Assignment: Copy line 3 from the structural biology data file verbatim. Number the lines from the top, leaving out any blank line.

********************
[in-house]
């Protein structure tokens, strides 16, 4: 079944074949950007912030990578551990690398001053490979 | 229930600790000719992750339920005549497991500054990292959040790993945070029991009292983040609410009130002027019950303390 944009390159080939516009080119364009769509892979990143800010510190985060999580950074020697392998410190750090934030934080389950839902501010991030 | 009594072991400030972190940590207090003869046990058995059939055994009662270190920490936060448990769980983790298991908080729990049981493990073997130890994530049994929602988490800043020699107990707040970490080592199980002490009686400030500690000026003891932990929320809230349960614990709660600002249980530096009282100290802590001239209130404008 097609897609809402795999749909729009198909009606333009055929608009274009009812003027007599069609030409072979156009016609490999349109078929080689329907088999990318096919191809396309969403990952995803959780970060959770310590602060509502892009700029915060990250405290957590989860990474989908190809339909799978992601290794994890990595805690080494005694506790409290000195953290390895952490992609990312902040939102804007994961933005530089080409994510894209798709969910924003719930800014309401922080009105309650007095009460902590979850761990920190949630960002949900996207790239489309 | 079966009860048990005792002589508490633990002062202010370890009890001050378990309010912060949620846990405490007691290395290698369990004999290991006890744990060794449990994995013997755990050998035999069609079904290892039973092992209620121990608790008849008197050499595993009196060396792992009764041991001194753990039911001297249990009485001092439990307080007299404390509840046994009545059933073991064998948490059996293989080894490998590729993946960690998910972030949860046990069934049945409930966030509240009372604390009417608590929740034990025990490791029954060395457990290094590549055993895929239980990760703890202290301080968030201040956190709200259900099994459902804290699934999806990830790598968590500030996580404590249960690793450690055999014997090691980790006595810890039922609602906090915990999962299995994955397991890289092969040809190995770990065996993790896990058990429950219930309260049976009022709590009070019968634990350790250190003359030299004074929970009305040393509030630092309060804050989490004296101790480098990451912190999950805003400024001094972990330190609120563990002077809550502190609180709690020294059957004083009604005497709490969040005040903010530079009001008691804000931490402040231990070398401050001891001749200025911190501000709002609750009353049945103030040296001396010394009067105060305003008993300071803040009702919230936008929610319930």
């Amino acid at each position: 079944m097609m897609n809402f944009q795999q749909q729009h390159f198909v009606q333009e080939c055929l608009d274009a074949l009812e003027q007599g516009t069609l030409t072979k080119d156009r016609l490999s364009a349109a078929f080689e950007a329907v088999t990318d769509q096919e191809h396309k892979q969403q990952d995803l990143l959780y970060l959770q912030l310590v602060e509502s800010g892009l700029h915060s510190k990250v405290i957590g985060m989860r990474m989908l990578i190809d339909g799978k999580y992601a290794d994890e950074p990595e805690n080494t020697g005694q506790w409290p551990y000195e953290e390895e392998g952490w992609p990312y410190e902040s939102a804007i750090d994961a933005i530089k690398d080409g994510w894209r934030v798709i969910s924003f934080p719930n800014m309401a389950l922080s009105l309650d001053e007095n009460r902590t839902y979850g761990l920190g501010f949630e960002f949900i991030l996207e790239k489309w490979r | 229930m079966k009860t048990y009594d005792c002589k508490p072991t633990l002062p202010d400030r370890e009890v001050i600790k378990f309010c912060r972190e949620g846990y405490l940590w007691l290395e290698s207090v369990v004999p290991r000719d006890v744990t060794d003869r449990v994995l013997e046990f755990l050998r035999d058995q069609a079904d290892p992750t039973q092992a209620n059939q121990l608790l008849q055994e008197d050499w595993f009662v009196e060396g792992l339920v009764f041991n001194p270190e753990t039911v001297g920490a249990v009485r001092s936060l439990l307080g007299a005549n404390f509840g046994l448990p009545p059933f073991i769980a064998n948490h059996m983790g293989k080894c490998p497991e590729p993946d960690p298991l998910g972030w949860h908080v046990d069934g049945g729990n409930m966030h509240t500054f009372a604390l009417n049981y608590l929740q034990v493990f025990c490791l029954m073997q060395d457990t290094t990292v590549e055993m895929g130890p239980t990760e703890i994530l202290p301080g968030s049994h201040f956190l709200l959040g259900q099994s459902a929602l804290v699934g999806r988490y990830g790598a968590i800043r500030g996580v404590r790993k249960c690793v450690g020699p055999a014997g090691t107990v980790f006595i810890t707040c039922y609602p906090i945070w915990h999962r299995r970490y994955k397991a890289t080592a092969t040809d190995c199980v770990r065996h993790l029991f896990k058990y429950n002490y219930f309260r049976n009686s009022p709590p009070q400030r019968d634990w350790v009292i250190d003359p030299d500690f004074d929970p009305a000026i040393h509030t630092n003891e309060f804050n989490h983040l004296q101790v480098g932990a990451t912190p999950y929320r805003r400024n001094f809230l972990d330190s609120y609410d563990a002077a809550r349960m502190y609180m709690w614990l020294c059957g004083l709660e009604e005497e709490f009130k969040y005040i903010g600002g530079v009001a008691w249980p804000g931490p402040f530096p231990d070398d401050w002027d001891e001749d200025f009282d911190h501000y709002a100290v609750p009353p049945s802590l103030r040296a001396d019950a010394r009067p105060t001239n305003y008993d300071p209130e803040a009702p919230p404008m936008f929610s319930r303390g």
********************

């Amino acid at each position: 079944m097609m897609n809402f944009q795999q749909q729009h390159f198909v009606q333009e080939c055929l608009d274009a074949l009812e003027q007599g516009t069609l030409t072979k080119d156009r016609l490999s364009a349109a078929f080689e950007a329907v088999t990318d769509q096919e191809h396309k892979q969403q990952d995803l990143l959780y970060l959770q912030l310590v602060e509502s800010g892009l700029h915060s510190k990250v405290i957590g985060m989860r990474m989908l990578i190809d339909g799978k999580y992601a290794d994890e950074p990595e805690n080494t020697g005694q506790w409290p551990y000195e953290e390895e392998g952490w992609p990312y410190e902040s939102a804007i750090d994961a933005i530089k690398d080409g994510w894209r934030v798709i969910s924003f934080p719930n800014m309401a389950l922080s009105l309650d001053e007095n009460r902590t839902y979850g761990l920190g501010f949630e960002f949900i991030l996207e790239k489309w490979r | 229930m079966k009860t048990y009594d005792c002589k508490p072991t633990l002062p202010d400030r370890e009890v001050i600790k378990f309010c912060r972190e949620g846990y405490l940590w007691l290395e290698s207090v369990v004999p290991r000719d006890v744990t060794d003869r449990v994995l013997e046990f755990l050998r035999d058995q069609a079904d290892p992750t039973q092992a209620n059939q121990l608790l008849q055994e008197d050499w595993f009662v009196e060396g792992l339920v009764f041991n001194p270190e753990t039911v001297g920490a249990v009485r001092s936060l439990l307080g007299a005549n404390f509840g046994l448990p009545p059933f073991i769980a064998n948490h059996m983790g293989k080894c490998p497991e590729p993946d960690p298991l998910g972030w949860h908080v046990d069934g049945g729990n409930m966030h509240t500054f009372a604390l009417n049981y608590l929740q034990v493990f025990c490791l029954m073997q060395d457990t290094t990292v590549e055993m895929g130890p239980t990760e703890i994530l202290p301080g968030s049994h201040f956190l709200l959040g259900q099994s459902a929602l804290v699934g999806r988490y990830g790598a968590i800043r500030g996580v404590r790993k249960c690793v450690g020699p055999a014997g090691t107990v980790f006595i810890t707040c039922y609602p906090i945070w915990h999962r299995r970490y994955k397991a890289t080592a092969t040809d190995c199980v770990r065996h993790l029991f896990k058990y429950n002490y219930f309260r049976n009686s009022p709590p009070q400030r019968d634990w350790v009292i250190d003359p030299d500690f004074d929970p009305a000026i040393h509030t630092n003891e309060f804050n989490h983040l004296q101790v480098g932990a990451t912190p999950y929320r805003r400024n001094f809230l972990d330190s609120y609410d563990a002077a809550r349960m502190y609180m709690w614990l020294c059957g004083l709660e009604e005497e709490f009130k969040y005040i903010g600002g530079v009001a008691w249980p804000g931490p402040f530096p231990d070398d401050w002027d001891e001749d200025f009282d911190h501000y709002a100290v609750p009353p049945s802590l103030r040296a001396d019950a010394r009067p105060t001239n305003y008993d300071p209130e803040a009702p919230p404008m936008f929610s319930r303390g």